Part 2 – continues… 4. According to www.tvhistory.tv, 9% of American homes had a television set in 1950. By 1957, this percentage increased to 78.6% of American homes having a television set. Assuming a constant rate of change, in what year would 100% of American homes have a television set? Assuming a constant rate of change, the percentage of homes with TV sets increased by 78.6% – 9% = 69.6% over 7 years. This is an average of about 9.94% per year. At this rate, the percentage of American homes with a television set would have reached 100% by 1959- 1960 (t is the number of years since 1950). 9 + 9.94 = 100 9.94 = 91 ≈ 9.15 5. Now, consider the additional data shown in the table. Create a scatterplot representation of the data set and write an explanation of the validity/accuracy of the results found in #4 above. t, in years since 0 5 10 15 20 25 1950 P, Percent of American 9.0 64.5 87.1 92.6 95.2 97.0 homes with TV Clearly, the scatterplot does not support the average rate of change claimed in #4. The rate of change from t = 0 to t = 5 is quite large (11.1% per year) compared to the rate of change from t = 20 to t = 25 (0.36% per year).

Part 2 – continues… 6. A mathematical model for the percentage of American homes with TV, P, from 1950 – 1975 is shown. In this model, t is the number of years since 1950. 1 = 113 + −0.0096 − 0.0024 Based on this model, estimate the year in which 50% of American households had a TV set. 1 50 = 113 + −0.0096 − 0.0024 1 −63 = −0.0096 − 0.0024 1 = −0.0096 − 0.0024 −63 1 + 0.0096 = −0.0024 −63 1 −63 + 0.0096 = −0.0024 ≈2.6 By 1953, the model predicts that 50% of American households had TV sets. Note to judges – students can respond to this question in any way that they are able…graphs, solving the equation, guess and check…however, the sophistication of the solution method may give one team an edge over another in judging a winner.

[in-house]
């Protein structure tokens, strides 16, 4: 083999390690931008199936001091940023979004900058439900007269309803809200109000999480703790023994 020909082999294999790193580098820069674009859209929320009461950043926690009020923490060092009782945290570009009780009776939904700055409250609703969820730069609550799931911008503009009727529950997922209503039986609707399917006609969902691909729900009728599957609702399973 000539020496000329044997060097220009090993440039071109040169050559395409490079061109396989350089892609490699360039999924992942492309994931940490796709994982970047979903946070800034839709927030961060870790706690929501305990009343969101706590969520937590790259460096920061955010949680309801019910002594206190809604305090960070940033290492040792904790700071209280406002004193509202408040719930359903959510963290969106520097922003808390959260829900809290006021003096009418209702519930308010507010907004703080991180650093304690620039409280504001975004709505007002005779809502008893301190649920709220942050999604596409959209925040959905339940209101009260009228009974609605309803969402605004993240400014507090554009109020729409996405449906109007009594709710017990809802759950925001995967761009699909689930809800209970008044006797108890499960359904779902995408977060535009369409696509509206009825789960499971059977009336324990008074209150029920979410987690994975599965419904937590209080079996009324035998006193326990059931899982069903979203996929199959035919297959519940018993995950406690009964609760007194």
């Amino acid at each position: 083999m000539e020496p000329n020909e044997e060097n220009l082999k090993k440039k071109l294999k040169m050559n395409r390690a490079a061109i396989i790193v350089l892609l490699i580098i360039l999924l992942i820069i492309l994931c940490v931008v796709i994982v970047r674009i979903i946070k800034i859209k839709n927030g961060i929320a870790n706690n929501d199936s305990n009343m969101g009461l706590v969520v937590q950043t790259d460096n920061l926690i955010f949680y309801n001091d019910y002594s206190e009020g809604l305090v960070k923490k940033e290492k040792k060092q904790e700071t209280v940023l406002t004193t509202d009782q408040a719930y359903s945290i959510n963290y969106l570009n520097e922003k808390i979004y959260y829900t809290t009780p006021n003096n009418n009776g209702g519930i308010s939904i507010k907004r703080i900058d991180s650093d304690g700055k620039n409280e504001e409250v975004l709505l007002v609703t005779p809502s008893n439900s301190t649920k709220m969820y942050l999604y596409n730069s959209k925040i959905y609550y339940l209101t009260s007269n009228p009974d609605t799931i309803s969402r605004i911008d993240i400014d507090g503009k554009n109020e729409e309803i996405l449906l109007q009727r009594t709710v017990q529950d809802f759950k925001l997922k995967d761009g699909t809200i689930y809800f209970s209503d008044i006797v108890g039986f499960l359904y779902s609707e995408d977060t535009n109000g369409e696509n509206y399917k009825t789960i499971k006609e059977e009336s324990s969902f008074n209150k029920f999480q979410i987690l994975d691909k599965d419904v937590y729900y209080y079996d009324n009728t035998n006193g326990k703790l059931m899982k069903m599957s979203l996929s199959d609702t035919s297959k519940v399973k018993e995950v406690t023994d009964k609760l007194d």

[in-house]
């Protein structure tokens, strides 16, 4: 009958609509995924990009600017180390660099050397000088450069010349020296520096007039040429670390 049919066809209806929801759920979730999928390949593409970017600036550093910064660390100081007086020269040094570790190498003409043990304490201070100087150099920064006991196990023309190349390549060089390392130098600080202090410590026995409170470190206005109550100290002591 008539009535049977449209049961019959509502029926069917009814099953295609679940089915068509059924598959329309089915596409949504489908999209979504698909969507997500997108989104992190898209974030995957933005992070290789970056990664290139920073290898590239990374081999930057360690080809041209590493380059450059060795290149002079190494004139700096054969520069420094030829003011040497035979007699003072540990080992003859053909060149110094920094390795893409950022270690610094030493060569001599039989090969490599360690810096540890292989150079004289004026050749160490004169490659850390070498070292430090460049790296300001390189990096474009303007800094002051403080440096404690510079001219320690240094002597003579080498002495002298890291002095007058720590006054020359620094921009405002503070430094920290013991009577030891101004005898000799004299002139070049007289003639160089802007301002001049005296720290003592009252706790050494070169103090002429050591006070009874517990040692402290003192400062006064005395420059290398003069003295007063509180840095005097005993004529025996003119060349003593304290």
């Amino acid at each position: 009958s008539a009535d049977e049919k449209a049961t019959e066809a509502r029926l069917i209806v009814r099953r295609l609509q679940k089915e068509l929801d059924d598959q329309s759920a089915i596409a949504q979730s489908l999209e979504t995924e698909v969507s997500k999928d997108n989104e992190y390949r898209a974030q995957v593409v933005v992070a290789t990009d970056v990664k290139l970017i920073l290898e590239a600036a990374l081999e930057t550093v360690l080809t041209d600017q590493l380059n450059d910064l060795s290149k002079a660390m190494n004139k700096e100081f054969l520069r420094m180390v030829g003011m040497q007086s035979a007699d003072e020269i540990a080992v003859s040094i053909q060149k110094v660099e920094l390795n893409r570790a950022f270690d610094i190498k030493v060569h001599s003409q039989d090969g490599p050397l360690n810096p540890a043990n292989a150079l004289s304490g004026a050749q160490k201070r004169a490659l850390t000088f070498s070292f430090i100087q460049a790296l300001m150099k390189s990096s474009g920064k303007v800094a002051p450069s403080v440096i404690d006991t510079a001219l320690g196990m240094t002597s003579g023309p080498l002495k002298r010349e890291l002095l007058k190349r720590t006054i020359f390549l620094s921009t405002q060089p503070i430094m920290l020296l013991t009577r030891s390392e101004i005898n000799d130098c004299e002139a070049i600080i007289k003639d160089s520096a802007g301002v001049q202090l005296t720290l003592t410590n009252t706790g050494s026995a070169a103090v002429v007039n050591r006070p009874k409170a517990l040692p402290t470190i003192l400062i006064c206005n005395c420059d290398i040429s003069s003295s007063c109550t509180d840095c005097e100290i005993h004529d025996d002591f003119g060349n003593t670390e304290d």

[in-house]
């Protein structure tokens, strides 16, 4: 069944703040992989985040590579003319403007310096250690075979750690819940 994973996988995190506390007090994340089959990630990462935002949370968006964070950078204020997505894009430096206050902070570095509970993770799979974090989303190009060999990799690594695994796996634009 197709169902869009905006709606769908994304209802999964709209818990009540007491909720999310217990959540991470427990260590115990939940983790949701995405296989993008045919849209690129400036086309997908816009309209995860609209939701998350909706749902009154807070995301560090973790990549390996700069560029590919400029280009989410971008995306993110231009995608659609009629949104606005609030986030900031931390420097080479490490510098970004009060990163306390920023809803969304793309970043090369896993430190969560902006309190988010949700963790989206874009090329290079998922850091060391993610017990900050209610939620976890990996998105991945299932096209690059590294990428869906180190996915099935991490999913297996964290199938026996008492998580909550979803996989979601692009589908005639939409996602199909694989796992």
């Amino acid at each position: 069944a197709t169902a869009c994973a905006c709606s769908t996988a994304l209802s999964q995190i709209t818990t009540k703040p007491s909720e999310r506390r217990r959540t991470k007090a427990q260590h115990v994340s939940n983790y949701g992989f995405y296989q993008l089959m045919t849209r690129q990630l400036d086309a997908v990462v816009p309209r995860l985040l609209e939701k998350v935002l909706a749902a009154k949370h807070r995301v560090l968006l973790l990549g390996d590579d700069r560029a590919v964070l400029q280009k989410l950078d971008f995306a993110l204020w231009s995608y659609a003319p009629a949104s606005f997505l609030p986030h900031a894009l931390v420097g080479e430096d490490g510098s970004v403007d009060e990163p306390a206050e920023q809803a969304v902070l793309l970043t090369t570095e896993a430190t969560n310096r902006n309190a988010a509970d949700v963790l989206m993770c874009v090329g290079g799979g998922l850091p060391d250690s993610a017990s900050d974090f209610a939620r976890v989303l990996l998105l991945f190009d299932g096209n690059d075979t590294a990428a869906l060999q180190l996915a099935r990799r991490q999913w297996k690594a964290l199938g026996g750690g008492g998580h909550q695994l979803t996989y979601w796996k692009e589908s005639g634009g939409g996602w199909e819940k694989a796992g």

Part 3 – Buying Gasoline in 1957 The U.S. Department of Energy provides data showing that average historical annual gasoline pump price, 1929 – 2015 (www.energy.gov). The data provided shows that the price of gasoline at the pump was $0.21 per gallon in 1929. In 2015, the price of gasoline at the pump was $2.45 per gallon. 1. Between which two years (not necessarily consecutive) did American’s see the greatest increase in gasoline pump price? What is an estimate for the average rate of increase each year during this time period? The greatest increase in gas prices is observed between t = 80 and t = 83 (2009-2012). The rate of increase is approximately $1.29 over the three years or about $0.43 per year. 2. Between which two years (not necessarily consecutive) did American’s see the greatest decrease in gasoline pump price? What is an estimate for the average rate of decrease each year during this time period? The greatest decrease in gas prices is observed between t = 79 and t = 80 (2008-2009). The rate of decrease is approximately $0.92 per year. Also, between t = 85 and t = 86 (2014-2015) the rate of decrease is approximately $0.92 per year.